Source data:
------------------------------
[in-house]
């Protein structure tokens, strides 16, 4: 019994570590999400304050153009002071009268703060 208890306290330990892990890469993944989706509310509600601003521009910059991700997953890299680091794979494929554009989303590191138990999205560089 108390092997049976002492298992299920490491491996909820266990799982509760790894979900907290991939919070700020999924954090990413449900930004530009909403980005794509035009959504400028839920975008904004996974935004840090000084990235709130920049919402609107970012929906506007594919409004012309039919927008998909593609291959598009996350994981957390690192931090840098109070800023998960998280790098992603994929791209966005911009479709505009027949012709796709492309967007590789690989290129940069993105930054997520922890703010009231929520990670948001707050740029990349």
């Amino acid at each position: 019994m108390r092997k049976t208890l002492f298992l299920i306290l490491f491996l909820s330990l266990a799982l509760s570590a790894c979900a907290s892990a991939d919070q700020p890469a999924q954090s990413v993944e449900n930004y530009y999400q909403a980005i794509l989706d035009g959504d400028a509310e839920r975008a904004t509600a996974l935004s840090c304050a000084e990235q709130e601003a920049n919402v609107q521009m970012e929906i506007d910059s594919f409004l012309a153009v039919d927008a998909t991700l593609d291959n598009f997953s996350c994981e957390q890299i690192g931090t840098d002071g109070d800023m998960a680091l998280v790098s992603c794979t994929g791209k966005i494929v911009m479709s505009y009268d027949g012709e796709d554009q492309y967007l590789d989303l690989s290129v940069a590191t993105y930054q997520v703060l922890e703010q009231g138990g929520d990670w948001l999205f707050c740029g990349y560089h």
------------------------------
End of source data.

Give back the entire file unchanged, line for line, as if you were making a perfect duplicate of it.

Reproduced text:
[in-house]
């Protein structure tokens, strides 16, 4: 019994570590999400304050153009002071009268703060 208890306290330990892990890469993944989706509310509600601003521009910059991700997953890299680091794979494929554009989303590191138990999205560089 108390092997049976002492298992299920490491491996909820266990799982509760790894979900907290991939919070700020999924954090990413449900930004530009909403980005794509035009959504400028839920975008904004996974935004840090000084990235709130920049919402609107970012929906506007594919409004012309039919927008998909593609291959598009996350994981957390690192931090840098109070800023998960998280790098992603994929791209966005911009479709505009027949012709796709492309967007590789690989290129940069993105930054997520922890703010009231929520990670948001707050740029990349």
């Amino acid at each position: 019994m108390r092997k049976t208890l002492f298992l299920i306290l490491f491996l909820s330990l266990a799982l509760s570590a790894c979900a907290s892990a991939d919070q700020p890469a999924q954090s990413v993944e449900n930004y530009y999400q909403a980005i794509l989706d035009g959504d400028a509310e839920r975008a904004t509600a996974l935004s840090c304050a000084e990235q709130e601003a920049n919402v609107q521009m970012e929906i506007d910059s594919f409004l012309a153009v039919d927008a998909t991700l593609d291959n598009f997953s996350c994981e957390q890299i690192g931090t840098d002071g109070d800023m998960a680091l998280v790098s992603c794979t994929g791209k966005i494929v911009m479709s505009y009268d027949g012709e796709d554009q492309y967007l590789d989303l690989s290129v940069a590191t993105y930054q997520v703060l922890e703010q009231g138990g929520d990670w948001l999205f707050c740029g990349y560089h």